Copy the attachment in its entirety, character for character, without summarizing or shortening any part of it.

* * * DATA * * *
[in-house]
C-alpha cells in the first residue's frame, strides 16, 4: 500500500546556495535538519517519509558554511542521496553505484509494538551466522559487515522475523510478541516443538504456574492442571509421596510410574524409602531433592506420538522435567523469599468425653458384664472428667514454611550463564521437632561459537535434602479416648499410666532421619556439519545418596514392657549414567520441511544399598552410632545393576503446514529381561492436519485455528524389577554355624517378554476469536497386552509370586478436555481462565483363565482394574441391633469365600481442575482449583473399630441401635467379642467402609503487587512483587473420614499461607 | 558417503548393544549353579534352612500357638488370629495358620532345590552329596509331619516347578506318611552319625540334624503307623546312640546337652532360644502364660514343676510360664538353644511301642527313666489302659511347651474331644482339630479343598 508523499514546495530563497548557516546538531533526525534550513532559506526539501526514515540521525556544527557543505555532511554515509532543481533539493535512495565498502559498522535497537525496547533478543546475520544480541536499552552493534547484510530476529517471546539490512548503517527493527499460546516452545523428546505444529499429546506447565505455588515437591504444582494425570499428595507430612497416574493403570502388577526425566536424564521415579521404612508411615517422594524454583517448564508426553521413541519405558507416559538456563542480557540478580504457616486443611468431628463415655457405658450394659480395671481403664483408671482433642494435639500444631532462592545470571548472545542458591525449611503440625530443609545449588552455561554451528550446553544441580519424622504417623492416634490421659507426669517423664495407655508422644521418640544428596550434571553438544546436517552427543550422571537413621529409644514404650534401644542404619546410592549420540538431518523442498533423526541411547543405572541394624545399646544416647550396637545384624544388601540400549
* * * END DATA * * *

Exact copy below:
[in-house]
C-alpha cells in the first residue's frame, strides 16, 4: 500500500546556495535538519517519509558554511542521496553505484509494538551466522559487515522475523510478541516443538504456574492442571509421596510410574524409602531433592506420538522435567523469599468425653458384664472428667514454611550463564521437632561459537535434602479416648499410666532421619556439519545418596514392657549414567520441511544399598552410632545393576503446514529381561492436519485455528524389577554355624517378554476469536497386552509370586478436555481462565483363565482394574441391633469365600481442575482449583473399630441401635467379642467402609503487587512483587473420614499461607 | 558417503548393544549353579534352612500357638488370629495358620532345590552329596509331619516347578506318611552319625540334624503307623546312640546337652532360644502364660514343676510360664538353644511301642527313666489302659511347651474331644482339630479343598 508523499514546495530563497548557516546538531533526525534550513532559506526539501526514515540521525556544527557543505555532511554515509532543481533539493535512495565498502559498522535497537525496547533478543546475520544480541536499552552493534547484510530476529517471546539490512548503517527493527499460546516452545523428546505444529499429546506447565505455588515437591504444582494425570499428595507430612497416574493403570502388577526425566536424564521415579521404612508411615517422594524454583517448564508426553521413541519405558507416559538456563542480557540478580504457616486443611468431628463415655457405658450394659480395671481403664483408671482433642494435639500444631532462592545470571548472545542458591525449611503440625530443609545449588552455561554451528550446553544441580519424622504417623492416634490421659507426669517423664495407655508422644521418640544428596550434571553438544546436517552427543550422571537413621529409644514404650534401644542404619546410592549420540538431518523442498533423526541411547543405572541394624545399646544416647550396637545384624544388601540400549